He believes the artistic community’s lack of initiative reflects a broader apathy in society as a whole.

“They are passive and can’t feel what is going on around them. It is as if the devastation of the city is not such a big deal for them. They see themselves as ‘only artists,’” he added.

Bogdanovski’s own collection “Skopje – rados ti ke bides,” (“Skopje- you will shine with joy”) has won popularity among critics of the government project.

“It was an instinctive and spontaneous reaction to the huge wave of absurdity and craziness covering my hometown,” he recalled.

“When you see that the monster is too big, all you can do is scream, not because of fear but because you are angry. I screamed ‘Skopje-rados ti ke bides!’,” Bogdanovski added.

“But the wave has swept over us all and today we’re all swimming in a murky swamp full of Baroque facades, Antique columns, Classicism, warriors, horses, bronze, marble, a glorious past, an undefined future… while the world is laughing,” he continued.

Architect and Professor Miroslav Grcev is another trenchant critic of Skopje 2014. His says most artists have kept quiet because the country is sliding into a kind of one-party dictatorship.

“The assumption that Macedonia is a democratic society is totally wrong. Our society is becoming a quiet and soft dictatorship,” he said. “Institutions are there only to execute one political will.”

Grcev argues that not only artists but lawyers and judges, engineers, doctors, professors have also been silenced.

“They [the authorities] use the same techniques when they need to subdue people, corrupting those who have no moral problems and making them their servants.

“Then they destroy those that oppose them. They keep the majority in fear, with the threat: if you keep silent, you won’t be hurt,” he said.

“Only a few who remain unstained raise their voice against this, while the majority is patient, and silently waits for better times,” he added. “This is natural behavior in a totalitarian social system!”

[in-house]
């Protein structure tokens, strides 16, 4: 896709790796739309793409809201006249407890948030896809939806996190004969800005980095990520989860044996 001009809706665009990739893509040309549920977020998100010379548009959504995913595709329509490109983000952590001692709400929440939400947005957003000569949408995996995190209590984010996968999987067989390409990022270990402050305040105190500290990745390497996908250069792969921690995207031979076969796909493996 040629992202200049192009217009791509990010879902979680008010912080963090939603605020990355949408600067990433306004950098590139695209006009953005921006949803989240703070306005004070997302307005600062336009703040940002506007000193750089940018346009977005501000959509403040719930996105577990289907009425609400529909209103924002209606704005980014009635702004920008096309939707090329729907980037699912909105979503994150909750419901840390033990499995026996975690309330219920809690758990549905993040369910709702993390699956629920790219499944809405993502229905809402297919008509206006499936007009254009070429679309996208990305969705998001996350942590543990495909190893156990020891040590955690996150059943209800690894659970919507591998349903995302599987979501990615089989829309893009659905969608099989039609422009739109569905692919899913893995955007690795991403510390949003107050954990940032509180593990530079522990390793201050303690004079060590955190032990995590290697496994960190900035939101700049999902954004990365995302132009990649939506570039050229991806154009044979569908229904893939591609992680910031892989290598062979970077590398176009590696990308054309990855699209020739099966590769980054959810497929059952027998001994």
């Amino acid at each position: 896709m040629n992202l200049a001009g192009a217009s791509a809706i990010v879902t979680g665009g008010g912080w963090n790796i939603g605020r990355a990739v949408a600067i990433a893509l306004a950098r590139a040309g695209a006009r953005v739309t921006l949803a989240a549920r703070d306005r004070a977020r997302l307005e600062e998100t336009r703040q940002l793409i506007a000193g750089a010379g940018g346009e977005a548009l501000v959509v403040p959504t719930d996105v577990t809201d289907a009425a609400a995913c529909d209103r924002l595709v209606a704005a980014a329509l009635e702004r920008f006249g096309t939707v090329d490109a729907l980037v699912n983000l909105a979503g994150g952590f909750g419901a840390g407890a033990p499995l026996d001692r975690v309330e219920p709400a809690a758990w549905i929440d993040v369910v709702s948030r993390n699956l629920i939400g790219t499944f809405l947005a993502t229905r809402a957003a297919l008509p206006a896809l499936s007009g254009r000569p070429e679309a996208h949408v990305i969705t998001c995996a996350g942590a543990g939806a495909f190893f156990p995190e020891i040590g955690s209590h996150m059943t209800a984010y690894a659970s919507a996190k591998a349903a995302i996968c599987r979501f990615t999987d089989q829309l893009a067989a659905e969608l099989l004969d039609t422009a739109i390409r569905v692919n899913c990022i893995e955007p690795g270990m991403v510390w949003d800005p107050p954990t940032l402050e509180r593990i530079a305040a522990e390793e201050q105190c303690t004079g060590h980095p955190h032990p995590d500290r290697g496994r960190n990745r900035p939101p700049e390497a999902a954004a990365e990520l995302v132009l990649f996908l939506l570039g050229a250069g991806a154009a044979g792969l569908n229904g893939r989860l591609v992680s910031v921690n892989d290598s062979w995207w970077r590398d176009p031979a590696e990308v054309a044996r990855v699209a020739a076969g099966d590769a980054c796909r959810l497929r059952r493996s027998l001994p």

He fears that some foreign artists can see what is going on in Macedonia much more clearly than most people at home can do.

“Mario Botta, one of the greatest living architects, visited Skopje recently and told me, concerned and impassioned, that the buildings in the city centre were ‘a sign that something terrible is happening in Macedonian society’,” Grcev recalled.

This article is funded under the BICCED project, supported by the Swiss Cultural Programme.

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Balkan Insight

The Balkan Insight (fornerkt the Balkin Investigative Reporting Network, BIRN) is a close group of editors and trainers that enables journalists in the region to produce in-depth analytical and investigative journalism on complex political, economic and social themes. BIRN emerged from the Balkan programme of the Institute for War & Peace Reporting, IWPR, in 2005. The original IWPR Balkans team was mandated to localise that programme and make it sustainable, in light of changing realities in the region and the maturity of the IWPR intervention. Since then, its work in publishing, media training and public debate activities has become synonymous with quality, reliability and impartiality. A fully-independent and local network, it is now developing as an efficient and self-sustainable regional institution to enhance the capacity for journalism that pushes for public debate on European-oriented political and economic reform.

One thought on “Macedonian Artists Keep Silent Over Skopje 2014

  • January 28, 2012 at 9:05 am

    The cult of “macedonianism” has taken over. Rather than cherish his Bulgarian heritage, Gruevski oppresses it.